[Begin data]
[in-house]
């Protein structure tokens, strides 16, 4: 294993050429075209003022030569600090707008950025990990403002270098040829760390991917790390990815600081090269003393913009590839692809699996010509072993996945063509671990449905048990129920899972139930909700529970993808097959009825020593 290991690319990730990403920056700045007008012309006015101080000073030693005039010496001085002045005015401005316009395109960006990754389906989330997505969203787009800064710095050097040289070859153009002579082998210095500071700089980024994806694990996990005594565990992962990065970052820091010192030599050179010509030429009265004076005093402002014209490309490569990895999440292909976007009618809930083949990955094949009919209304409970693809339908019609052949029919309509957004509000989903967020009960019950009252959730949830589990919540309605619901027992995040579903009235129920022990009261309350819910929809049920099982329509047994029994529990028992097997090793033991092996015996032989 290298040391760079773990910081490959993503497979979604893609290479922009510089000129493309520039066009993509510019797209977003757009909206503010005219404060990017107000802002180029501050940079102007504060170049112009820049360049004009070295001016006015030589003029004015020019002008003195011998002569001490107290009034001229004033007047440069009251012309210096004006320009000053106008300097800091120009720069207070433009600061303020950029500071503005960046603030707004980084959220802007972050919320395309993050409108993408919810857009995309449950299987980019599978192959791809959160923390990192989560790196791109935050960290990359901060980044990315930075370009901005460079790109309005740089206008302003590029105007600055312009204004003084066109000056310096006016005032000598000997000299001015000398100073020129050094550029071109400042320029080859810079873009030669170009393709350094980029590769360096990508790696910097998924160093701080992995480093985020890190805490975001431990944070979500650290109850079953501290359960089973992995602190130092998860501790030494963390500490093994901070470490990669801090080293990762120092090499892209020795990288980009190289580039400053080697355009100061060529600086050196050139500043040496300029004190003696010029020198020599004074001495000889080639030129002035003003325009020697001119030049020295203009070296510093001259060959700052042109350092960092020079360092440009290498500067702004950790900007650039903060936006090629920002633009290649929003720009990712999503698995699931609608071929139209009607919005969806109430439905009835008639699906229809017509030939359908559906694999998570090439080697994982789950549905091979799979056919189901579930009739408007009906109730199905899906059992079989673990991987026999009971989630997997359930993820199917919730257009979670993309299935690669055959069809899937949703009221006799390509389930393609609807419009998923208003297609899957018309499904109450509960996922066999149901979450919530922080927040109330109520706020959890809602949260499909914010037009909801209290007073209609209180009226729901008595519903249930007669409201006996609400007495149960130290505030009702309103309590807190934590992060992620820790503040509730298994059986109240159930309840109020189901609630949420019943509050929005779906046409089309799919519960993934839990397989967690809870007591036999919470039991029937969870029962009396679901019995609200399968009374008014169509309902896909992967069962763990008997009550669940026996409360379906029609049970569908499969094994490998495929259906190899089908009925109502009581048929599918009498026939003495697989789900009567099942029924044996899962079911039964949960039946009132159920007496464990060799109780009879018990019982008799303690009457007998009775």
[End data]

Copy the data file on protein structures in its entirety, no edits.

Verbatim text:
[in-house]
């Protein structure tokens, strides 16, 4: 294993050429075209003022030569600090707008950025990990403002270098040829760390991917790390990815600081090269003393913009590839692809699996010509072993996945063509671990449905048990129920899972139930909700529970993808097959009825020593 290991690319990730990403920056700045007008012309006015101080000073030693005039010496001085002045005015401005316009395109960006990754389906989330997505969203787009800064710095050097040289070859153009002579082998210095500071700089980024994806694990996990005594565990992962990065970052820091010192030599050179010509030429009265004076005093402002014209490309490569990895999440292909976007009618809930083949990955094949009919209304409970693809339908019609052949029919309509957004509000989903967020009960019950009252959730949830589990919540309605619901027992995040579903009235129920022990009261309350819910929809049920099982329509047994029994529990028992097997090793033991092996015996032989 290298040391760079773990910081490959993503497979979604893609290479922009510089000129493309520039066009993509510019797209977003757009909206503010005219404060990017107000802002180029501050940079102007504060170049112009820049360049004009070295001016006015030589003029004015020019002008003195011998002569001490107290009034001229004033007047440069009251012309210096004006320009000053106008300097800091120009720069207070433009600061303020950029500071503005960046603030707004980084959220802007972050919320395309993050409108993408919810857009995309449950299987980019599978192959791809959160923390990192989560790196791109935050960290990359901060980044990315930075370009901005460079790109309005740089206008302003590029105007600055312009204004003084066109000056310096006016005032000598000997000299001015000398100073020129050094550029071109400042320029080859810079873009030669170009393709350094980029590769360096990508790696910097998924160093701080992995480093985020890190805490975001431990944070979500650290109850079953501290359960089973992995602190130092998860501790030494963390500490093994901070470490990669801090080293990762120092090499892209020795990288980009190289580039400053080697355009100061060529600086050196050139500043040496300029004190003696010029020198020599004074001495000889080639030129002035003003325009020697001119030049020295203009070296510093001259060959700052042109350092960092020079360092440009290498500067702004950790900007650039903060936006090629920002633009290649929003720009990712999503698995699931609608071929139209009607919005969806109430439905009835008639699906229809017509030939359908559906694999998570090439080697994982789950549905091979799979056919189901579930009739408007009906109730199905899906059992079989673990991987026999009971989630997997359930993820199917919730257009979670993309299935690669055959069809899937949703009221006799390509389930393609609807419009998923208003297609899957018309499904109450509960996922066999149901979450919530922080927040109330109520706020959890809602949260499909914010037009909801209290007073209609209180009226729901008595519903249930007669409201006996609400007495149960130290505030009702309103309590807190934590992060992620820790503040509730298994059986109240159930309840109020189901609630949420019943509050929005779906046409089309799919519960993934839990397989967690809870007591036999919470039991029937969870029962009396679901019995609200399968009374008014169509309902896909992967069962763990008997009550669940026996409360379906029609049970569908499969094994490998495929259906190899089908009925109502009581048929599918009498026939003495697989789900009567099942029924044996899962079911039964949960039946009132159920007496464990060799109780009879018990019982008799303690009457007998009775």